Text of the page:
There have indeed been reactions against this Hellenic infiltration not only by Tertullian, Romanos the Melodist, and Iconoclasts, but also by Modern Greek Orthodox bishops who have stressed the need to de-Hellenize and re-Judaicize Christianity. Historically, however, all such attempts have failed. Orthodox and non-Orthodox theologian and scholars believe that the Judaization of Christianity would have been fatal, while its Hellenization determined its universal appeal and its catholic character. Greek Orthodox Christianity is Christocentric and biblical, but at the same time it bears all the characteristics of the Greek genius. Christianity’s religious schemes and theological categories reveal the influence of the ancient Greek mind. There is unity, but a unity in diversity. There is canon law, but it is not always enforced. The concept of the Roman auctoritas has found little fertile ground in the Greek East. The Greek emphasis on inquiry and the continuous quest for personal understanding and interpretation constitute the background of the development of "heresies," or "choices," outside the mainstream of Orthodoxy.

The contrasts in religious styles and practices in Orthodoxy recall the contrasts in religious faiths and styles of life in the Greco-Roman world in which Christianity was born and nurtured. To be sure, there were magic and superstition and terror. But there was also "a lofty mysticism with keen critical insight and clear philosophical alignment and a high and unselfish morality." There was asceticism in ugly forms as there was an asceticism of self-denial, self-knowledge, and continuous striving for spiritual perfection. Asceticism and continence as ideals of holiness, and the longing for soteria (salvation) and theosis (deification), were adopted by early Christianity from Greek religious or philosophical practices, from Orphic, Pythagorean, Stoic, and Hermetic teachings and practices.

It is fashionable even among Greek Orthodox theologians to criticize this infiltration, the rational element and the academic arguments in Orthodox theology, and instead to stress either the simplistic biblical, or the mystical and the ritualistic approach. We would agree with a Protestant critic of the "de-Hellenizers" who writes: "If the Church had full understood and accepted the purpose and spirit of Christ, the great rational Graeco-Roman civilization so far as we can see, need not have been swept away." It was Paul who contributed greatly to the development of harmonious relations between Christianity and the Greeks. He visited and established Christian congregation in all the important Hellenic centers of the Asiatic continent and the European mainland. He further explained the "unknown God," to whom the Greeks had erected numerous sanctuaries in such cities as Athens, Olympia, and Pergamum, and the Greeks did not hesitate to become his disciples. A distinguished historian of the Greek and Roman worlds, A. H. M. Jones, rightly observes that "the strength of early Christianity lay predominantly in Greek-speaking urban areas." The name "Christian" replaced the ethnic name of the Greeks for many centuries, while their national name, "Hellene," lost its original meaning.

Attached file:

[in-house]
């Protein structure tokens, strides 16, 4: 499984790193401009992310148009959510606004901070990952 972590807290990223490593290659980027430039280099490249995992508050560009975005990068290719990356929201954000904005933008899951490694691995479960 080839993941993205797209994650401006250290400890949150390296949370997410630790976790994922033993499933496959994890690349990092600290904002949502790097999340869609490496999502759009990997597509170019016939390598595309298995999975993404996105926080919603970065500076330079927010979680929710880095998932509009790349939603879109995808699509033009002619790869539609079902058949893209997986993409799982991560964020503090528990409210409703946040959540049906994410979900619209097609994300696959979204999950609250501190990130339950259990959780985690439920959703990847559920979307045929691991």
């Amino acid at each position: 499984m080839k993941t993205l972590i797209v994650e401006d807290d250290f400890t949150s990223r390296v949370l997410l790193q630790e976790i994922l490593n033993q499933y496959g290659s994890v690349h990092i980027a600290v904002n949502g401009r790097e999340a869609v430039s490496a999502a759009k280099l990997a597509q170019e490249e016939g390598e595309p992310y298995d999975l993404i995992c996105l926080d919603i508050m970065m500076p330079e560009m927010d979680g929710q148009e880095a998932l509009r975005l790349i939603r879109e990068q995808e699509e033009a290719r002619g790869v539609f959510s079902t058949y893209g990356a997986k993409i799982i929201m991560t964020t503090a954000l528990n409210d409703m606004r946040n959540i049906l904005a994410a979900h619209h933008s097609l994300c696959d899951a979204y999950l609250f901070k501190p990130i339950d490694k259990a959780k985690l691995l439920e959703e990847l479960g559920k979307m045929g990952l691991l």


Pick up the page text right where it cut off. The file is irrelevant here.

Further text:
Two factors contributed to this change. After Caracalla’s edict in 212, all Greeks and members of other nationalities of the Roman Empire became Roman citizens. Thus, from the third century on the Greeks were referred to as Romans, or Romeoi. Furthermore, with the attempts of Emperor Julian to revive paganism, "Hellene," as an ethnic or national name, came to be identified with the ancient religious cults, the pagan gods, and the ancient classical tradition in general. Hellene and Hellenismos became synonymous with paganism. The Greeks were simply Christians of the Roman Empire. The designation "Christian" persists to a great degree even today. When a Greek inquires about someone he does not know, he usually asks not whether the person is a Greek but whether he or she is a Christian.